Russia’s VKontakte networking site banned by ‘mistake’

May 31, 2013
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A “mistake” that saw Russia’s leading social network site blocked for several hours 24 May may have been meant as a warning to Russian Internet users, blogger Oleg Kozyrev tells Radio Free Europe.

Officials said VKontakte.ru was placed on a list of banned websites by mistake, according to Reuters.

“In this case, someone checked a box against the address of the social network. The site has been removed from the list, and restrictions on access to it have been lifted,” spokesman Vladimir Pikov of the federal communications regulator said.

Since November regulators have had the authority to shut down websites containing child pornography, depictions of drug use, forums for suicidal people, and other content considered socially harmful.

The site’s brief ban is the latest in a string of run-ins with the Kremlin. Activists’ use of VKontakte in 2011 to organize protests after contested State Duma elections prompted the Federal Security Service to request their removal from the site, only for VKontakte founder Pavel Durov to turn them down, RFE reports.

 

 

Pavel Durov VK page
A detail of one of Pavel Durov’s VKontakte pages. Photo: Wikipedia Commons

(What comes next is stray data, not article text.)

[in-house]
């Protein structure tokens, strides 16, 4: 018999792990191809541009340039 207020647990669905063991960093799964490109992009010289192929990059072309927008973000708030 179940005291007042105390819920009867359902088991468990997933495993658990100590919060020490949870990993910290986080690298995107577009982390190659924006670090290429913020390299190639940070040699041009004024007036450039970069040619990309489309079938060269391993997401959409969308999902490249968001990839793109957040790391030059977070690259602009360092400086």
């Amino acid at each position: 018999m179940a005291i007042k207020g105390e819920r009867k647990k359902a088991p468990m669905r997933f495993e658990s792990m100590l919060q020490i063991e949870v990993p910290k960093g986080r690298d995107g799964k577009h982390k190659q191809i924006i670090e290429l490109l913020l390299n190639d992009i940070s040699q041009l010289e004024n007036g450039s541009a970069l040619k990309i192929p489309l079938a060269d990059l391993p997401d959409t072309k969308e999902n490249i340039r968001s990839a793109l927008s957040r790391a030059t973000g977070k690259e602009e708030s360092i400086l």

In April, sources close to Durov reported he had left the country after alleged video footage appeared online of Durov hitting a traffic police officer with his car. Durov denies even owning a car.

A police search of the VKontakte offices and Durov’s home on 17 April preceded by one day a 48 percent stake purchase of the site by the Kremlin-friendly United Capital Partners (UCP), RFE writes.

Durov had previously resisted attempts by UCP to buy into VKontakte. The site’s other major owner is Mail.ru, another Kremlin-friendly company.

Kozyrev, described by RFE as a media analyst and opposition blogger, said the VKontakte ban was “an attempt to teach the Russian online community to be more compliant, less independent, and more deferential.”

Durov’s biographer Nickolay Kononov said, “All big media have been brought under the control of the Kremlin, and [VKontakte] is the last medium that is free,” Reuters writes.


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Transitions Online

Transitions Online (www.tol.org) is an Internet magazine that covers political, social, cultural, and economic issues in the former communist countries of Europe and Central Asia. The magazine has a strong network of local contributors, who provide valuable insight into events in the region’s 29 countries.
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